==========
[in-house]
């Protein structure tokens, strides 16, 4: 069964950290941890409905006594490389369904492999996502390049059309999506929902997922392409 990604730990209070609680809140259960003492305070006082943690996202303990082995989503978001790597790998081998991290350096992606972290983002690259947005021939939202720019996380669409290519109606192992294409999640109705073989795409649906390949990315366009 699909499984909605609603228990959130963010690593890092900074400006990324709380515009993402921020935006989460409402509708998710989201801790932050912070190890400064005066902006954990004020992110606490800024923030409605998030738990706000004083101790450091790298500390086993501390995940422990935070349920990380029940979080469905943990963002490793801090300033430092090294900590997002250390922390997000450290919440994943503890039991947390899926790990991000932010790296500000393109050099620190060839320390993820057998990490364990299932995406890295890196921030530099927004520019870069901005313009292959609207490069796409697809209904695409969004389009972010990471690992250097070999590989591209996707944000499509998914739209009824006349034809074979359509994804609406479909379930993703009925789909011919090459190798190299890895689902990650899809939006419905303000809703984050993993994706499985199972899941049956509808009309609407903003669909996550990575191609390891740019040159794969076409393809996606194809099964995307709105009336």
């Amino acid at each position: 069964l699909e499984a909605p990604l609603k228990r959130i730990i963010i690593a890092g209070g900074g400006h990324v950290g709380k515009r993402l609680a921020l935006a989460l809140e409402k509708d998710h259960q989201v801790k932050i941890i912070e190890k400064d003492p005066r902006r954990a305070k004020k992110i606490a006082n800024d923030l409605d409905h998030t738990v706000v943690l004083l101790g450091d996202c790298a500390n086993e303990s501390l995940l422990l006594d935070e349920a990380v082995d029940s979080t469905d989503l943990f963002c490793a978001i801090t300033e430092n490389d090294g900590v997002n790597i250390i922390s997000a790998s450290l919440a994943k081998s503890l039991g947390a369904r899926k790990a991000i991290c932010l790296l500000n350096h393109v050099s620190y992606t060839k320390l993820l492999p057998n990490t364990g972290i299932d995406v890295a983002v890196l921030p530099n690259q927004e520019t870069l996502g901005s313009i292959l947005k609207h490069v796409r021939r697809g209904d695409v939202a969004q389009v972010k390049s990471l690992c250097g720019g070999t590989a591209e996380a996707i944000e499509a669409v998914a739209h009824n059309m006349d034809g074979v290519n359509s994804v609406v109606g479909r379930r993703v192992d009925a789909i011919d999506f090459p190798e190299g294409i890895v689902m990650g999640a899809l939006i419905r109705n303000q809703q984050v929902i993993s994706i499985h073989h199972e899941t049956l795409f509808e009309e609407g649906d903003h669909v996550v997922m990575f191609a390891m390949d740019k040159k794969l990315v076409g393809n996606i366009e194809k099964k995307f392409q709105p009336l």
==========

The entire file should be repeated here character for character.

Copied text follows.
[in-house]
């Protein structure tokens, strides 16, 4: 069964950290941890409905006594490389369904492999996502390049059309999506929902997922392409 990604730990209070609680809140259960003492305070006082943690996202303990082995989503978001790597790998081998991290350096992606972290983002690259947005021939939202720019996380669409290519109606192992294409999640109705073989795409649906390949990315366009 699909499984909605609603228990959130963010690593890092900074400006990324709380515009993402921020935006989460409402509708998710989201801790932050912070190890400064005066902006954990004020992110606490800024923030409605998030738990706000004083101790450091790298500390086993501390995940422990935070349920990380029940979080469905943990963002490793801090300033430092090294900590997002250390922390997000450290919440994943503890039991947390899926790990991000932010790296500000393109050099620190060839320390993820057998990490364990299932995406890295890196921030530099927004520019870069901005313009292959609207490069796409697809209904695409969004389009972010990471690992250097070999590989591209996707944000499509998914739209009824006349034809074979359509994804609406479909379930993703009925789909011919090459190798190299890895689902990650899809939006419905303000809703984050993993994706499985199972899941049956509808009309609407903003669909996550990575191609390891740019040159794969076409393809996606194809099964995307709105009336």
């Amino acid at each position: 069964l699909e499984a909605p990604l609603k228990r959130i730990i963010i690593a890092g209070g900074g400006h990324v950290g709380k515009r993402l609680a921020l935006a989460l809140e409402k509708d998710h259960q989201v801790k932050i941890i912070e190890k400064d003492p005066r902006r954990a305070k004020k992110i606490a006082n800024d923030l409605d409905h998030t738990v706000v943690l004083l101790g450091d996202c790298a500390n086993e303990s501390l995940l422990l006594d935070e349920a990380v082995d029940s979080t469905d989503l943990f963002c490793a978001i801090t300033e430092n490389d090294g900590v997002n790597i250390i922390s997000a790998s450290l919440a994943k081998s503890l039991g947390a369904r899926k790990a991000i991290c932010l790296l500000n350096h393109v050099s620190y992606t060839k320390l993820l492999p057998n990490t364990g972290i299932d995406v890295a983002v890196l921030p530099n690259q927004e520019t870069l996502g901005s313009i292959l947005k609207h490069v796409r021939r697809g209904d695409v939202a969004q389009v972010k390049s990471l690992c250097g720019g070999t590989a591209e996380a996707i944000e499509a669409v998914a739209h009824n059309m006349d034809g074979v290519n359509s994804v609406v109606g479909r379930r993703v192992d009925a789909i011919d999506f090459p190798e190299g294409i890895v689902m990650g999640a899809l939006i419905r109705n303000q809703q984050v929902i993993s994706i499985h073989h199972e899941t049956l795409f509808e009309e609407g649906d903003h669909v996550v997922m990575f191609a390891m390949d740019k040159k794969l990315v076409g393809n996606i366009e194809k099964k995307f392409q709105p009336l």